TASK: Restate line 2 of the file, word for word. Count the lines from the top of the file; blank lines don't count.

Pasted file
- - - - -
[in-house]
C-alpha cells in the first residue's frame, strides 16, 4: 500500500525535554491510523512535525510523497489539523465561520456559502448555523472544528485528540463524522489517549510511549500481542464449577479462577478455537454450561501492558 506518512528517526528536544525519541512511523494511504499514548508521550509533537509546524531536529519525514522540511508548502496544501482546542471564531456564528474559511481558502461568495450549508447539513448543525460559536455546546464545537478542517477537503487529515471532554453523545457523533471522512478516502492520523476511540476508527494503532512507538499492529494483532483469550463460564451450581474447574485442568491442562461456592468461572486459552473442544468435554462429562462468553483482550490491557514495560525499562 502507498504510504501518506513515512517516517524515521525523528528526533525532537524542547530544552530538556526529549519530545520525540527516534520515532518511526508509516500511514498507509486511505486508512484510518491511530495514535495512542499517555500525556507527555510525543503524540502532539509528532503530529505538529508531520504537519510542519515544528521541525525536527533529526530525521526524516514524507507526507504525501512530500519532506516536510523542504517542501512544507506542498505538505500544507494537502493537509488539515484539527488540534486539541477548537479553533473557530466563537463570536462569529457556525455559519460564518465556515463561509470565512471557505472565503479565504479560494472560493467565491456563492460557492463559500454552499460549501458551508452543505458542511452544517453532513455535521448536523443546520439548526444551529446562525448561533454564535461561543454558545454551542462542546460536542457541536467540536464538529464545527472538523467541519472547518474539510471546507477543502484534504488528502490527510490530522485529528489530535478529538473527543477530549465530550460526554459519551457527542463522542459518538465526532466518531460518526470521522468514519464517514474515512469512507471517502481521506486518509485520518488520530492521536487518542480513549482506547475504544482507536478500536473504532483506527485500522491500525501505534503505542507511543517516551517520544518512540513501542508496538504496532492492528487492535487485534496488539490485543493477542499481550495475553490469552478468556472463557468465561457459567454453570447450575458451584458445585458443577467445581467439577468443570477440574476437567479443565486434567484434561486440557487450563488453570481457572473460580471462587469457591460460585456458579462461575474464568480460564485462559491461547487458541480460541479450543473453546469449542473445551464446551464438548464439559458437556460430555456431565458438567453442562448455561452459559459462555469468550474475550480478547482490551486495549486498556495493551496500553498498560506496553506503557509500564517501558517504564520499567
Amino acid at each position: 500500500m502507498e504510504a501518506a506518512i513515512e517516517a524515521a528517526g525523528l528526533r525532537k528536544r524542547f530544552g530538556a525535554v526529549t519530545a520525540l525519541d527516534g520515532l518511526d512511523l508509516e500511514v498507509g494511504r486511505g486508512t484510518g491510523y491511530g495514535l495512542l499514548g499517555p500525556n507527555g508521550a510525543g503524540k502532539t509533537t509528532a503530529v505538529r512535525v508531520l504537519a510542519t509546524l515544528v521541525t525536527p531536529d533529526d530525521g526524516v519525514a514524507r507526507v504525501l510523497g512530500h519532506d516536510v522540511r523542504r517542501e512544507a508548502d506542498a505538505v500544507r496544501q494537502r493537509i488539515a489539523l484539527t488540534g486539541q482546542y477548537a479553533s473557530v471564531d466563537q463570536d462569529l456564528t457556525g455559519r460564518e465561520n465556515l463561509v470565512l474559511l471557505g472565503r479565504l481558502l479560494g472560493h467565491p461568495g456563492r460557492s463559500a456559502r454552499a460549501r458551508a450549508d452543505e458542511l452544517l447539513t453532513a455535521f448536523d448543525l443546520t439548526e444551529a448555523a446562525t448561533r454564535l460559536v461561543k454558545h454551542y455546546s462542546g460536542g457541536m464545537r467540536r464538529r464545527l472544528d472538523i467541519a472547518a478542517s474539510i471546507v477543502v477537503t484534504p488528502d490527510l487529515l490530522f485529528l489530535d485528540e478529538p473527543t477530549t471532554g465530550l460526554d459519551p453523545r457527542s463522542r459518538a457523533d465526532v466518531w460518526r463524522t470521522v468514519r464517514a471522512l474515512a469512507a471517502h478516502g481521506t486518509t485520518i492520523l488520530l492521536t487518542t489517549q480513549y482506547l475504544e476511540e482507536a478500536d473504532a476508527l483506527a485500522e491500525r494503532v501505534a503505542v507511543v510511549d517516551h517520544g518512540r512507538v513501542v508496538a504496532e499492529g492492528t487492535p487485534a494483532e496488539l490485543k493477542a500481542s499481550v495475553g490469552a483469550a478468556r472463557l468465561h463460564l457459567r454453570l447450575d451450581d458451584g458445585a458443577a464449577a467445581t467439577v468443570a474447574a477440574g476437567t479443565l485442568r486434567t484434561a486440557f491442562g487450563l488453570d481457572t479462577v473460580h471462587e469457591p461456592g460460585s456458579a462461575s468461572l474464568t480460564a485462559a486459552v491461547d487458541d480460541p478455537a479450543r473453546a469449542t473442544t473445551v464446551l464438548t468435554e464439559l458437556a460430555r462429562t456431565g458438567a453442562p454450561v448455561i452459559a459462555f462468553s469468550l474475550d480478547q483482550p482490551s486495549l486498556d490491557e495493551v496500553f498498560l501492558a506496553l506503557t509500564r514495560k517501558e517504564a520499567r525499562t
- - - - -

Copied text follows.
C-alpha cells in the first residue's frame, strides 16, 4: 500500500525535554491510523512535525510523497489539523465561520456559502448555523472544528485528540463524522489517549510511549500481542464449577479462577478455537454450561501492558 506518512528517526528536544525519541512511523494511504499514548508521550509533537509546524531536529519525514522540511508548502496544501482546542471564531456564528474559511481558502461568495450549508447539513448543525460559536455546546464545537478542517477537503487529515471532554453523545457523533471522512478516502492520523476511540476508527494503532512507538499492529494483532483469550463460564451450581474447574485442568491442562461456592468461572486459552473442544468435554462429562462468553483482550490491557514495560525499562 502507498504510504501518506513515512517516517524515521525523528528526533525532537524542547530544552530538556526529549519530545520525540527516534520515532518511526508509516500511514498507509486511505486508512484510518491511530495514535495512542499517555500525556507527555510525543503524540502532539509528532503530529505538529508531520504537519510542519515544528521541525525536527533529526530525521526524516514524507507526507504525501512530500519532506516536510523542504517542501512544507506542498505538505500544507494537502493537509488539515484539527488540534486539541477548537479553533473557530466563537463570536462569529457556525455559519460564518465556515463561509470565512471557505472565503479565504479560494472560493467565491456563492460557492463559500454552499460549501458551508452543505458542511452544517453532513455535521448536523443546520439548526444551529446562525448561533454564535461561543454558545454551542462542546460536542457541536467540536464538529464545527472538523467541519472547518474539510471546507477543502484534504488528502490527510490530522485529528489530535478529538473527543477530549465530550460526554459519551457527542463522542459518538465526532466518531460518526470521522468514519464517514474515512469512507471517502481521506486518509485520518488520530492521536487518542480513549482506547475504544482507536478500536473504532483506527485500522491500525501505534503505542507511543517516551517520544518512540513501542508496538504496532492492528487492535487485534496488539490485543493477542499481550495475553490469552478468556472463557468465561457459567454453570447450575458451584458445585458443577467445581467439577468443570477440574476437567479443565486434567484434561486440557487450563488453570481457572473460580471462587469457591460460585456458579462461575474464568480460564485462559491461547487458541480460541479450543473453546469449542473445551464446551464438548464439559458437556460430555456431565458438567453442562448455561452459559459462555469468550474475550480478547482490551486495549486498556495493551496500553498498560506496553506503557509500564517501558517504564520499567